New Apartment Complex, Rooftop Restaurant, Daycare Rules on East Bay Agenda

East Bay Township planning commissioners will consider a proposal Wednesday for a new 27-unit apartment complex planned to be built on Maplewood Lane off Holiday Road. Planning commissioners will also consider offering parking flexibility to the new Alexandra Inn – which will allow the hotel to open its rooftop restaurant to the public – and will review proposed changes to the township’s daycare rules.

Apartment Complex
Developer Stanley Jaroh is seeking township approval to build a new 27-unit apartment complex on 3.47 acres of vacant property on Maplewood Lane off Holiday Road (pictured, aerial view).

According to project documents, the complex will have two apartment buildings: one with 13 units and one with 14 units. Apartments are planned to have approximately 1,000 square feet of living space, with two bedrooms and two baths. Rent is estimated at $1,500 per month – “subject to change based on construction costs,” the development team noted – with indoor storage lockers and carport parking provided (plans show 42 carport and 7 overflow spaces on-site, for 49 total parking spaces).

The property has access to public water and sewer, which will need to be extended into the development. The parcel is zoned High Density Residential (HDR), which permits a maximum of 8 dwelling units per acre. According to a staff memo, the site used to be completely forested but was clearcut by the previous owner. That clearcutting prompted concerns from at least one neighbor, Jim Axiotis, who said in an email to township staff that he recently purchased a condo next to the proposed development site and “paid a premium” because of the woodland views. With the site now stripped of trees, Axiotis asked about whether landscaping buffers could be installed so neighbors aren’t left “staring at a carport wall” in the new development.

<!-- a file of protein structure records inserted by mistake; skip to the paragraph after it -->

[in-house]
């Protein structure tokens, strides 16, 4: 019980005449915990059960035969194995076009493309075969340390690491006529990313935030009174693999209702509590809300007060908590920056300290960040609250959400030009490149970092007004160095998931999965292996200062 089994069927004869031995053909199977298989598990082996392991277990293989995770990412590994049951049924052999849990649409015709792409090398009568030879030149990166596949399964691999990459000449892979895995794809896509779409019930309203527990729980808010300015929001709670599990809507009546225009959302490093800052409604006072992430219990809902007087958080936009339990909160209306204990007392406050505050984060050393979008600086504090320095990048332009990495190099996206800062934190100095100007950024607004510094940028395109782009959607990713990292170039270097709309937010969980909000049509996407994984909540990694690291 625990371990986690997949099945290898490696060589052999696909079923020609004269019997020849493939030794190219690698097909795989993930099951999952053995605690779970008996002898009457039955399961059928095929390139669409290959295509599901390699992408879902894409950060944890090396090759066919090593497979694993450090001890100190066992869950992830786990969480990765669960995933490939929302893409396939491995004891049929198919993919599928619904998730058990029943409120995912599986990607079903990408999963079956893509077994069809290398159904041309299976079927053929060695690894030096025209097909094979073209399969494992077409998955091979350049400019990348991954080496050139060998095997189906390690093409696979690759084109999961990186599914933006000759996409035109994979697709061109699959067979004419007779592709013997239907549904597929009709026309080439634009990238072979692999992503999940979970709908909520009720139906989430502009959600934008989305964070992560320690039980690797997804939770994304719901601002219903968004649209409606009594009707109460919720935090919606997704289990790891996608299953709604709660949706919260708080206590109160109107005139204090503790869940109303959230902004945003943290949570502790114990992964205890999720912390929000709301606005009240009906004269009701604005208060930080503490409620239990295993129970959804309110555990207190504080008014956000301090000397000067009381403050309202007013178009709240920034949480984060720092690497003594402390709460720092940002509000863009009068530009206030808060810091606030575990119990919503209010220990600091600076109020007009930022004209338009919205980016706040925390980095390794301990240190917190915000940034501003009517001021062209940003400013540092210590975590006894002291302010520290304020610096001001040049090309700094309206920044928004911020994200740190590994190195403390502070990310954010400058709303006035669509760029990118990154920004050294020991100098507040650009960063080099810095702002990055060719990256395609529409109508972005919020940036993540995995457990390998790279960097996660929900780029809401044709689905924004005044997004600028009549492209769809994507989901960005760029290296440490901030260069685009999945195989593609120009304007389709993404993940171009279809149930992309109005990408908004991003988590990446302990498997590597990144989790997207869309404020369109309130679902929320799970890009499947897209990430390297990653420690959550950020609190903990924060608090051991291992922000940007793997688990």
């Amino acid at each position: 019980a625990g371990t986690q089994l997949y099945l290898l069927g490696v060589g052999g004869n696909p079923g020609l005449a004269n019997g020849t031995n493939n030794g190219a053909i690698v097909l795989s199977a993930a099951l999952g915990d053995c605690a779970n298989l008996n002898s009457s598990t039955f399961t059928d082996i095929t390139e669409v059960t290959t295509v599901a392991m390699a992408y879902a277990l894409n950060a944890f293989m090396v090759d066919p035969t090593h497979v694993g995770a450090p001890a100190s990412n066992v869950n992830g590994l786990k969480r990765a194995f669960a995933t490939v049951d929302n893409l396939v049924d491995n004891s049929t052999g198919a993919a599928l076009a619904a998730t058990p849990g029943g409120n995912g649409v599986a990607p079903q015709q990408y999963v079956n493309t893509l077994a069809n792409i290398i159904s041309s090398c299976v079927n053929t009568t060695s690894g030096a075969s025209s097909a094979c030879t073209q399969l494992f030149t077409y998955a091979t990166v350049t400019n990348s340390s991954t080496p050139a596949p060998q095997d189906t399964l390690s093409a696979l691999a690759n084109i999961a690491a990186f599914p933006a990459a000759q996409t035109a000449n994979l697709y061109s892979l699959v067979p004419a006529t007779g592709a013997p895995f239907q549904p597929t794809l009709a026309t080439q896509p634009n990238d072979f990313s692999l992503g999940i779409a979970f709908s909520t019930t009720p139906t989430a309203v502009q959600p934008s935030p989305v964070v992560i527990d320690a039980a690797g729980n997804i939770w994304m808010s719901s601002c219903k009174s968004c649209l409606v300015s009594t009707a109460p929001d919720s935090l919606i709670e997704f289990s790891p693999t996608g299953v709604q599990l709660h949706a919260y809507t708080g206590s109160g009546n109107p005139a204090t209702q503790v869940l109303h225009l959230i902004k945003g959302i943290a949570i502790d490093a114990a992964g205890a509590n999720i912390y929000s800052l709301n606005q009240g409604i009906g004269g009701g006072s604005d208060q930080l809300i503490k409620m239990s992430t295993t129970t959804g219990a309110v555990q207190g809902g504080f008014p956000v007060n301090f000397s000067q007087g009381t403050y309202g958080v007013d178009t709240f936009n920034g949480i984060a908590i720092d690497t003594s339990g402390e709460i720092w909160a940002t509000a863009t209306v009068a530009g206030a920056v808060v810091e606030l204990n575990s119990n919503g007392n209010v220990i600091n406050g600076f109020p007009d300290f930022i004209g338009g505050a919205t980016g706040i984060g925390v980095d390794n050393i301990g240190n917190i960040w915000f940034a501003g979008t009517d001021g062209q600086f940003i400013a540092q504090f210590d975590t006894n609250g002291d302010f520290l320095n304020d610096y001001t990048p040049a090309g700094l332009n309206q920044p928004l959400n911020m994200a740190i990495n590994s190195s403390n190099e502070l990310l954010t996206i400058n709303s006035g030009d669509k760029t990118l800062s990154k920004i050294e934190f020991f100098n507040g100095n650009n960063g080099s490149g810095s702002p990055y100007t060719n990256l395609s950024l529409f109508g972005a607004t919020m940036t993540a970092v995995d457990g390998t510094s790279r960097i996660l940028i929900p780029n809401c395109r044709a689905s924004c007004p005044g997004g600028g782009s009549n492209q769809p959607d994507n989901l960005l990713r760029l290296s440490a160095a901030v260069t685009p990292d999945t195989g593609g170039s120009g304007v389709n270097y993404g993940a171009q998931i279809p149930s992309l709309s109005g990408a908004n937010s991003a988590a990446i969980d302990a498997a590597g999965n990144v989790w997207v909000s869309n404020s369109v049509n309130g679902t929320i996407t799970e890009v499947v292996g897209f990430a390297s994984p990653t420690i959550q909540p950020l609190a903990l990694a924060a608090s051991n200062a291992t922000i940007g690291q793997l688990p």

Landscaping is among the concerns Township Director of Zoning and Planning Claire Karner flagged in a review of Jaroh’s application. She recommended installing more landscaping around the parking areas and buildings, particularly on the eastern property line since that borders a “less intensive” eight-unit duplex complex. She also recommended expanding parking setbacks in that area. Karner noted the developer began excavation on the site without a stormwater permit and was issued a stop-work order. The township engineer is still waiting for a completed stormwater application to be submitted, though the site has an active soil erosion control permit – that department “did not have any concerns,” Karner said.

Because there are still outstanding issues – as well as the need for GT Metro Fire and GT County Road Commission to complete their reviews – Karner is recommending delaying approval of Jaroh’s application Wednesday. If planning commissioners agree, they could approve the project at a future meeting. Karner recommended attaching some conditions to that approval, including requiring a $20,000 performance guarantee to ensure landscaping is completed and maintained on the site. She notes to The Ticker that since the township’s zoning ordinance is currently being rewritten, new rules will soon be in place that will better address issues like landscaping requirements, as well as prohibiting clear-cutting on a property before an applicant comes in for site plan approval.